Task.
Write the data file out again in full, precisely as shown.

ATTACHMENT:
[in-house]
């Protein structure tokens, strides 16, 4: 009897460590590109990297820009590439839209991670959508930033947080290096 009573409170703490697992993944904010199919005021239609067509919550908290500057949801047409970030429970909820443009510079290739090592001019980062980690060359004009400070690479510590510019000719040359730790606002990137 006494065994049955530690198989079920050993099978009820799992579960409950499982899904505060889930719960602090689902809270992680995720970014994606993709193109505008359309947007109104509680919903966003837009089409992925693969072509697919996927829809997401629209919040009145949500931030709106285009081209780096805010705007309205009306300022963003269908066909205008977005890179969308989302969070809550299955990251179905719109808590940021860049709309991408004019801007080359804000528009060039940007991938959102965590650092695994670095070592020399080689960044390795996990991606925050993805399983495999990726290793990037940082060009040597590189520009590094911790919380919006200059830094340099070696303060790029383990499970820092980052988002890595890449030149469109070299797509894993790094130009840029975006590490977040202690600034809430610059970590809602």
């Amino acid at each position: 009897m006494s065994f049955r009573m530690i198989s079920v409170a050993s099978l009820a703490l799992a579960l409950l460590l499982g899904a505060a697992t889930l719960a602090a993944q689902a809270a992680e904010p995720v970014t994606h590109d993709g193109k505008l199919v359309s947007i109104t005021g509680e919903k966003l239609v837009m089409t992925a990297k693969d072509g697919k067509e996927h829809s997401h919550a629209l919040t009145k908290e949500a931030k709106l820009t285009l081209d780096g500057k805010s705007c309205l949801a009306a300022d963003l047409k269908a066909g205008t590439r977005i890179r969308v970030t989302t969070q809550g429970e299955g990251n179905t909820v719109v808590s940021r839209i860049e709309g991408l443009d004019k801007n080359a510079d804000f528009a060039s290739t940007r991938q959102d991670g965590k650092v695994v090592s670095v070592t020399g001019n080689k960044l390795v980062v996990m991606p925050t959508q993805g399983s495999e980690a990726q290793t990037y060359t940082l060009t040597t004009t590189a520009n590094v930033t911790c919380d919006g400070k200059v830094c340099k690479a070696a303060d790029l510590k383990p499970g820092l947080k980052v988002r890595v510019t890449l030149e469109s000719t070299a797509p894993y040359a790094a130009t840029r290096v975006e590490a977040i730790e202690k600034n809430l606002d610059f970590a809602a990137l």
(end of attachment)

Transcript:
[in-house]
């Protein structure tokens, strides 16, 4: 009897460590590109990297820009590439839209991670959508930033947080290096 009573409170703490697992993944904010199919005021239609067509919550908290500057949801047409970030429970909820443009510079290739090592001019980062980690060359004009400070690479510590510019000719040359730790606002990137 006494065994049955530690198989079920050993099978009820799992579960409950499982899904505060889930719960602090689902809270992680995720970014994606993709193109505008359309947007109104509680919903966003837009089409992925693969072509697919996927829809997401629209919040009145949500931030709106285009081209780096805010705007309205009306300022963003269908066909205008977005890179969308989302969070809550299955990251179905719109808590940021860049709309991408004019801007080359804000528009060039940007991938959102965590650092695994670095070592020399080689960044390795996990991606925050993805399983495999990726290793990037940082060009040597590189520009590094911790919380919006200059830094340099070696303060790029383990499970820092980052988002890595890449030149469109070299797509894993790094130009840029975006590490977040202690600034809430610059970590809602």
């Amino acid at each position: 009897m006494s065994f049955r009573m530690i198989s079920v409170a050993s099978l009820a703490l799992a579960l409950l460590l499982g899904a505060a697992t889930l719960a602090a993944q689902a809270a992680e904010p995720v970014t994606h590109d993709g193109k505008l199919v359309s947007i109104t005021g509680e919903k966003l239609v837009m089409t992925a990297k693969d072509g697919k067509e996927h829809s997401h919550a629209l919040t009145k908290e949500a931030k709106l820009t285009l081209d780096g500057k805010s705007c309205l949801a009306a300022d963003l047409k269908a066909g205008t590439r977005i890179r969308v970030t989302t969070q809550g429970e299955g990251n179905t909820v719109v808590s940021r839209i860049e709309g991408l443009d004019k801007n080359a510079d804000f528009a060039s290739t940007r991938q959102d991670g965590k650092v695994v090592s670095v070592t020399g001019n080689k960044l390795v980062v996990m991606p925050t959508q993805g399983s495999e980690a990726q290793t990037y060359t940082l060009t040597t004009t590189a520009n590094v930033t911790c919380d919006g400070k200059v830094c340099k690479a070696a303060d790029l510590k383990p499970g820092l947080k980052v988002r890595v510019t890449l030149e469109s000719t070299a797509p894993y040359a790094a130009t840029r290096v975006e590490a977040i730790e202690k600034n809430l606002d610059f970590a809602a990137l």